“At the beginning of the year, we have a meeting with the new teacher, the principal, the nurse and assistant nurse, anybody who might be involved with caring for him, to go over any information that needs to be updated. At that meeting I always ask that the new teacher provide me with the name of the venue and any information they can give on the field trip as much in advance as they can. From there, if they can provide an itinerary, I go over that and look over the website, or I’ll call the venue and get more information,” she explains.
One of the big issues with field trips is supervision: there are often multiple classes together on the bus and at the venue, and other teachers might be in charge of your child at any given time. Students are also often broken into small groups with chaperones.
Young Nate has a 504 plan, a document that formalizes equal access to education for a student with disabilities (which can include food allergies as they may impair life activities such as eating and breathing). Lowe has it written into his 504 plan that one parent is always allowed on the field trip, regardless of how many chaperones are attending. (If neither she nor her husband is available, the 504 plan states that Nate would stay with the teacher and not be put in another parent’s group.)
Lader also made the decision early on to attend every field trip with Dustin, who is now in the fourth grade. “The teacher has so many kids to look after and the average parent isn’t that food allergy aware, so it left me nervous. I didn’t want him to stay home because he looked forward to the field trips. That’s why I decided I’d go with him – for his safety and to ease my nerves.”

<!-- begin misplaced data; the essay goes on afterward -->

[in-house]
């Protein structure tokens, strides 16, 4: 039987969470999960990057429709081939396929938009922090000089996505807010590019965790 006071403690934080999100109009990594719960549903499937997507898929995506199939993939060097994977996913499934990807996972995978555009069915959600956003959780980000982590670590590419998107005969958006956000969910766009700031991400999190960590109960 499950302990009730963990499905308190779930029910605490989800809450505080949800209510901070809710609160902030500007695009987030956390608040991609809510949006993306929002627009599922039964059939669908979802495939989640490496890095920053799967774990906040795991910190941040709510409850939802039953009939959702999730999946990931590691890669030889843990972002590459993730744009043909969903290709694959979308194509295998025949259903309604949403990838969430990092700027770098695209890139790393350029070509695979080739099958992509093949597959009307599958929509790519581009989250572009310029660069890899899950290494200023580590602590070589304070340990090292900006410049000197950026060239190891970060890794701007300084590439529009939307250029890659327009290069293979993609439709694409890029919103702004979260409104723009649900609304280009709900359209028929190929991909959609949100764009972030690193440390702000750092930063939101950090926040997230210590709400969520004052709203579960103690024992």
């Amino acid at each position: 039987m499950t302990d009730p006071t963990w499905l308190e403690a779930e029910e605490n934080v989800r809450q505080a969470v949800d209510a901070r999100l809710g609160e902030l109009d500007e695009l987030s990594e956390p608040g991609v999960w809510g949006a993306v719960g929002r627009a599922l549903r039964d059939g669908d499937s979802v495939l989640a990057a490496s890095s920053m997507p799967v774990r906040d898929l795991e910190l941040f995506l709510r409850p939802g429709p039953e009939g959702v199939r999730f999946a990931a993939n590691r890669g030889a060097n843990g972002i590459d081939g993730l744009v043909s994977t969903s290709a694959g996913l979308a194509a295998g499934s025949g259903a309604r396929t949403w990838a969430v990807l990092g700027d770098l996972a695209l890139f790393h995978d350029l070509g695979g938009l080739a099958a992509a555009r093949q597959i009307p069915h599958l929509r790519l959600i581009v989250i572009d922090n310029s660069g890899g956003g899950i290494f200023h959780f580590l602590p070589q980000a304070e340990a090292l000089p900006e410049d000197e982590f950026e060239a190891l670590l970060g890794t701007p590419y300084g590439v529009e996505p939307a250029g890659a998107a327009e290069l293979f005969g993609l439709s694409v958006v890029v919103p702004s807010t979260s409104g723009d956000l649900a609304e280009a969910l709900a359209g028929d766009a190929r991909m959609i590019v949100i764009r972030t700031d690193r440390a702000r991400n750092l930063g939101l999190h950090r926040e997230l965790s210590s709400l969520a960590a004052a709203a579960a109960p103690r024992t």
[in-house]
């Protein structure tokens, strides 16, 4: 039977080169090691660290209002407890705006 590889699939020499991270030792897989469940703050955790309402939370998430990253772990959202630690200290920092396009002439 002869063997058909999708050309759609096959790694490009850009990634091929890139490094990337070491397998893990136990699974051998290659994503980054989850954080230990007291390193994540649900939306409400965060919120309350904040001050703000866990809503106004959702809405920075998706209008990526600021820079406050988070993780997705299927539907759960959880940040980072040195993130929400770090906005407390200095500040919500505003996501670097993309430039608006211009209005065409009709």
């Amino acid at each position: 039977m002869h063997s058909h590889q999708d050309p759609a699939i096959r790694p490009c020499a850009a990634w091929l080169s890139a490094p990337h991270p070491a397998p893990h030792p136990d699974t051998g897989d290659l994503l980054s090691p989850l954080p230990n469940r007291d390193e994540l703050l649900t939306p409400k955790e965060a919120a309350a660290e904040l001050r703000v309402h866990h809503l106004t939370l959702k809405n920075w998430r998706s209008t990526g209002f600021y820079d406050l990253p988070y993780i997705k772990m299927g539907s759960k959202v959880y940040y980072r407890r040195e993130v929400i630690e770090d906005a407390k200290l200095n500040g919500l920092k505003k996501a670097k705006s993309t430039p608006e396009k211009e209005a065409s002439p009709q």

So far, she’s glad she’s been there. Recently, Dustin’s class went on an environmental field trip to learn about things like watersheds, pollution and the availability of fresh water. Despite researching the facility and calling ahead, Lader was surprised to find out that there were walnut trees on the property, and she was concerned about kids playing and smashing the walnuts and getting the nuts on their hands.
That trip brought other challenges: some high school students who were helping out brought reptiles with them, and encouraged the kids to feed them. But Dustin couldn’t touch the food because of the potential for allergenic ingredients.
Also, there were no sinks for washing hands, as there were only portable restrooms at the site. “There was nowhere for the kids to wash their hands even after eating their sandwiches, and the field trip was very hands-on. They had butterfly nets. They were playing with fishing nets. It was a very active field trip where the kids were involved with touching and grabbing things.”
Outdoor Issues: Cows,
Horses and Feed
As Lader experienced, outdoor field trips – particularly those with animals – can include activities that aren’t safe for certain allergies. For example, when he was younger, Lowe’s son’s kindergarten class went to a farm with a dairy cow, and the kids were invited to milk the cow. (Nate couldn’t participate, but it helped that other kids chose not to either. The teacher did get all the kids who had milked the cow to wash their hands.)